There is a countless amount of video games out there at the moment that all use exploration as a huge selling point. Heck, one of them has been the most talked-about game of the past month, for better and for worse. So to stand out among such a vast crowd, you really need a good angle at your side. And lucky for developers Arachnid Games, a steampunk submarine simulator with management and combat elements set in a world that’s been frozen over and turned into a watery Arctic tomb makes for a pretty damn good angle, and their upcoming game Diluvion delivered just that in an impressive demo.
To help set the mood, not only was the demo for Diluvion held in a darkened room to simulate the captain’s quarters in the depths of the ocean, but a steampunk keyboard and mouse were provided to help create an even bigger level of immersion. Mind you, this does slightly backfire when you’re struggling to try and locate the correct key for your sonar when all of them are written in an overly-elaborate font, but it was a nice touch nonetheless. We began in the middle of the ocean with our current ship, which controlled quite simply. Just use the mouse and point to where you want to go, use the throttle to control the speed, and use directional keys to control the rudders when needed. It took a moment to get into swing of things, but it became quite easy quickly.
But while the murky, frozen, undersea world was a treat to explore, from its creepier bits to the moments where to first see the welcoming lights of underwater cities, exploring the 2D moments is where some of the highlights lie. At any time, you can shift to a hand-painted 2D view of your sub’s interior to check on the crew and talk to them, getting their opinions on various scenarios and other characters, along with being able to manage and make small modifications to the ship when needed. Salvaging for supplies is also fun as well, first requiring you to fire a harpoon and hook yourself to the vessel at the right moment, where you then rope yourself over in an exciting fashion, then comb over to the interior where you search for any chests containing potential supplies and crafting materials. The same goes for entering any towns or inhabited areas, where you can recruit new crew members, barter, and modify your ship to the point where it gains a completely different layout.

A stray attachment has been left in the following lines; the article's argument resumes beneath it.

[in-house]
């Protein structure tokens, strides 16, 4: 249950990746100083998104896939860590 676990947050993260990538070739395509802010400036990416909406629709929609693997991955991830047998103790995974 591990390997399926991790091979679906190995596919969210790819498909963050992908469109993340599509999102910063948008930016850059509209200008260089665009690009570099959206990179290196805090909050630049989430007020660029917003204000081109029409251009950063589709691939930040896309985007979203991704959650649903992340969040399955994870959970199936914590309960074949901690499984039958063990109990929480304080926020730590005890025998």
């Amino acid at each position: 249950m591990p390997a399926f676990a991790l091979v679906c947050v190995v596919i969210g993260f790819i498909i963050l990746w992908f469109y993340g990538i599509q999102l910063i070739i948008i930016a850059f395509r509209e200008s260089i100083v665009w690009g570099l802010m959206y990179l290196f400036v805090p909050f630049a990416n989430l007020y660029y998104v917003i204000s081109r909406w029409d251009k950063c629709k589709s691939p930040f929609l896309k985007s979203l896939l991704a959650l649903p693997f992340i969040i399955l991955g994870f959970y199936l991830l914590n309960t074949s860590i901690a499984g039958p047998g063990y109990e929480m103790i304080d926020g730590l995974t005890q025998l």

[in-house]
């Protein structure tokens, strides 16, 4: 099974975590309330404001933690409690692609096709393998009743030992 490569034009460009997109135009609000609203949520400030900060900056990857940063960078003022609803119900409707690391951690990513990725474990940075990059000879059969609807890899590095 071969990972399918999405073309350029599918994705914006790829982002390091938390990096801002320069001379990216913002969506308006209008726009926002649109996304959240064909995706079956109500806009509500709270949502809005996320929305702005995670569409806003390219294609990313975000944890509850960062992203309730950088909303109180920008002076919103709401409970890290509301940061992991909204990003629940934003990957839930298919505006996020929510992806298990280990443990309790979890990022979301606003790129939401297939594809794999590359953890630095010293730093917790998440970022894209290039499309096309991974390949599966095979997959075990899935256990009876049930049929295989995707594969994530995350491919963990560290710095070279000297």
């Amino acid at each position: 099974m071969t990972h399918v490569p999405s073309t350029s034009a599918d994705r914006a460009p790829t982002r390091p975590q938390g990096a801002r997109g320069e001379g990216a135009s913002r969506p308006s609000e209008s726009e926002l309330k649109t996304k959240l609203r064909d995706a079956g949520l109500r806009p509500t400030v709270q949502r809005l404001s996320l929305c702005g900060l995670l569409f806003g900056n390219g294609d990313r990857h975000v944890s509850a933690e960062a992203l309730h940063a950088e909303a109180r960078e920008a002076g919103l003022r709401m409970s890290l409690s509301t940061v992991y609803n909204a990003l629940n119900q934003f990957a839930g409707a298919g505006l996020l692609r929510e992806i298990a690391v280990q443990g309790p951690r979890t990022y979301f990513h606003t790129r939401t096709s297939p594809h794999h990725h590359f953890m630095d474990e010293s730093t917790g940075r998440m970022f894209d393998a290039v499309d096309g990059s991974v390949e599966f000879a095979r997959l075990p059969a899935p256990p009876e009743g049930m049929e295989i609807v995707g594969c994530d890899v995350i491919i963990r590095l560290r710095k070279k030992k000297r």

By the end, we were tasked with proving ourselves by retrieving a “passport” in an extremely deep, legendary section of the sea. Unfortunately, the enemy boat in the area proved to be a wee bit too powerful, so even with the newfound torpedoes picked up along the way, the ship went down quickly. Still, the general combat mechanics are also simple and show promise, and the product as a whole so far suggests a particularly deep experience, pun semi-intended. I haven’t been one for naval simulators of any kind before, but Diluvion just may be enough of a unique gem that I’ll have to give it a whirl when it comes out this Fall for the PC.